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A comparison of coupled microeconomic and mental health devastating alterations between low-income and affluent countries afflicted with COVID-19



The exponential increase in the rate of individuals’ affliction by SARS-CoV-2 (COVID-19) has put extreme strains on health care systems worldwide and has sparked fears of an impending economic recession and mental turmoil.


The review discusses the impact of COVID-19 on medical crises in two sections, focusing on the evidence presented from both neuropathological and epidemiological perspectives. First, this paper outlines how countries have implemented containment and appraises its effect on the microeconomy. Second, it highlights how government support for the economic crisis caused by COVID-19 depends on the size of a country’s economy. Third, it attempts to explain how COVID-19 has affected business by explicitly evaluating each industry divided into primary, secondary, and tertiary sectors. Finally, we assert an extended discussion on the challenges and post-pandemic outlook.


Peer-reviewed studies from inception until 2021 were searched in the Google scholar, PubMed, and Scopus databases.


Through the imposition of restrictions and lockdown measures to contain the COVID-19 pandemic spread, besides arising a broad array of mental health concerns, a drastic drop in liquidity and significant spillover effect across almost all the global economic system has ensued.


The COVID-19 implication on socioeconomic issues and mental wellbeing, as the most devastating sequelae of the current pandemic, is of great importance to curb the infection and deprive post-pandemic sequelae, demanding prompt actions.


The ongoing upsurge of coronavirus disease 2019 (COVID-19) achieved pandemic status on March 11, 2020. The infected individuals with severe acute respiratory syndrome coronavirus 2 (SARS-CoV-2) have extended to over 141 million globally, leading to 3,047,159 deaths as of April 2021. COVID-19 establishes a hostile environment [1] paving the way for fundamental shifts in the life condition, which entails applying to a new optimized living with a monumental ripple effect on human life’s psychosocial and financial aspects, particularly in the workplace [2]. Governments around the world have implemented concrete restriction measures in an endeavor to stem the exponential COVID-19 breakout. These measures include border shutdowns, social distancing, travel restrictions, and quarantine. These measures, particularly in high and upper-middle-income nations with impactful economies, spark caveats of propensity to a financial downturn [3]. Scientists declare that the pandemic’s industrial damage is put into context by considering the unprecedented increase in sector liabilities in the post-Napoleonic, and World War times. In line with this, the U.S. Labor Department asserted that over 26 million individuals have filed for unemployment insurance (U.I.) in just the first month of the pandemic [4].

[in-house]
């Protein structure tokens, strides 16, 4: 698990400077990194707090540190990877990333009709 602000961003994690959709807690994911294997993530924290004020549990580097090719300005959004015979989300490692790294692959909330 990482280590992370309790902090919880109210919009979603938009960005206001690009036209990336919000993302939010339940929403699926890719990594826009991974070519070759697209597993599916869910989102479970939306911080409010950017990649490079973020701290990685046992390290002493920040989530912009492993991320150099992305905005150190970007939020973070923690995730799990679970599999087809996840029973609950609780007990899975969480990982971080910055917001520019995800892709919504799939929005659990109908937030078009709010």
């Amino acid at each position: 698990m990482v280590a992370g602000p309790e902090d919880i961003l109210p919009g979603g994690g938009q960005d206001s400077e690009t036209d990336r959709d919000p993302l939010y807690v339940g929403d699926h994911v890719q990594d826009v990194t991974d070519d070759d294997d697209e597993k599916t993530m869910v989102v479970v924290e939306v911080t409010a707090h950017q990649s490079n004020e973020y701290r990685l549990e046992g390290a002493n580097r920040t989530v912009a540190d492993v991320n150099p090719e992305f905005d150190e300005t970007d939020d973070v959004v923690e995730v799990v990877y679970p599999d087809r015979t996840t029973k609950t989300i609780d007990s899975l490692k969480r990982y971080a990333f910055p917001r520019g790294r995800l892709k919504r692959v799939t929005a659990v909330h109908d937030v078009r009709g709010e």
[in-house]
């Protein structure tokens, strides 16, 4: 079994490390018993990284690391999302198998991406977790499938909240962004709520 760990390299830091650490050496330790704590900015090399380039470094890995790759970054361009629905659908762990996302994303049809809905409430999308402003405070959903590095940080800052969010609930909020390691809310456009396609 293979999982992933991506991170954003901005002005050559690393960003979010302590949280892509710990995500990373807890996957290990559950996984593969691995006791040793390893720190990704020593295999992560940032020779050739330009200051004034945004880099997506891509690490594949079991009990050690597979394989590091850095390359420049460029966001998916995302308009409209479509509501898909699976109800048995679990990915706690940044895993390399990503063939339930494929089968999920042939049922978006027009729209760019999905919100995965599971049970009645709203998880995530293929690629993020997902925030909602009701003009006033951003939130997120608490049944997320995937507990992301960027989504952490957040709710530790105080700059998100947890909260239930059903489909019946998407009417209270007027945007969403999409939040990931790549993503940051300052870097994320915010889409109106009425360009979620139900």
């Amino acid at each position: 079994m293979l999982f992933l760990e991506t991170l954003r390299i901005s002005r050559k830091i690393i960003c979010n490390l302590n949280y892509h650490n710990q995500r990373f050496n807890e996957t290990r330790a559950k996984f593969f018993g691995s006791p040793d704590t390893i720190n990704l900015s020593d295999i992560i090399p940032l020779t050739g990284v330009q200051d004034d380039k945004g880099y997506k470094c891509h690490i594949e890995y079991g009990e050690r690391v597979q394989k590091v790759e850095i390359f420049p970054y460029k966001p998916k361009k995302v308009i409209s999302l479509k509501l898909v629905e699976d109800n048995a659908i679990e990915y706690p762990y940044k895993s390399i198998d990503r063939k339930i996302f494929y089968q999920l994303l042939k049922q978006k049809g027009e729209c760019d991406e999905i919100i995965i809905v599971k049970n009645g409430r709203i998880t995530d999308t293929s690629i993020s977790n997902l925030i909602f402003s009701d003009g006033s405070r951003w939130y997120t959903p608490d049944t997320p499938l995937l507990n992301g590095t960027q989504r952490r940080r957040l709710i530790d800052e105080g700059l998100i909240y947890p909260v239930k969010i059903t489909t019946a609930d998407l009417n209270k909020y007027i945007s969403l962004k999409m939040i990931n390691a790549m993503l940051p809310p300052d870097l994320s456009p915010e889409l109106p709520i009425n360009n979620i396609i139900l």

Besides economic devastations, we address COVID-19 implications in exacerbating mental health incurred in two rather distinct ways. Firstly, upon direct viral infection’s neuropathological effects compounding physiologic, mental wellbeing. Secondly, we approach the more general psychological effects of COVID-19-related stressors on the pandemic-afflicted society, such as unemployment, economic strains, housing overcrowdings, and hurdles in accessing social support networks, which are likely to accentuate the mental distress burden [5]. Indeed, these stressors tune-up mental turmoil rates and reduce psychosocial and physical health associated with public grounds, which further provokes emotional problems. Among the public, COVID-19 contagious panic has prompted psychological patterns such as depression, confusion, stress, and anxiety. The abrupt closure of municipal services and the trades falling flat have also played a detrimental role in individuals’ mental health alteration with direct percussion on workforce productivity. Notably, a broad spectrum of COVID-associated traits are in intimate association with mental disorders, explicitly parenting, revenue losses because of the pandemic, and suffering a preexisting illness, and increased vulnerability [6].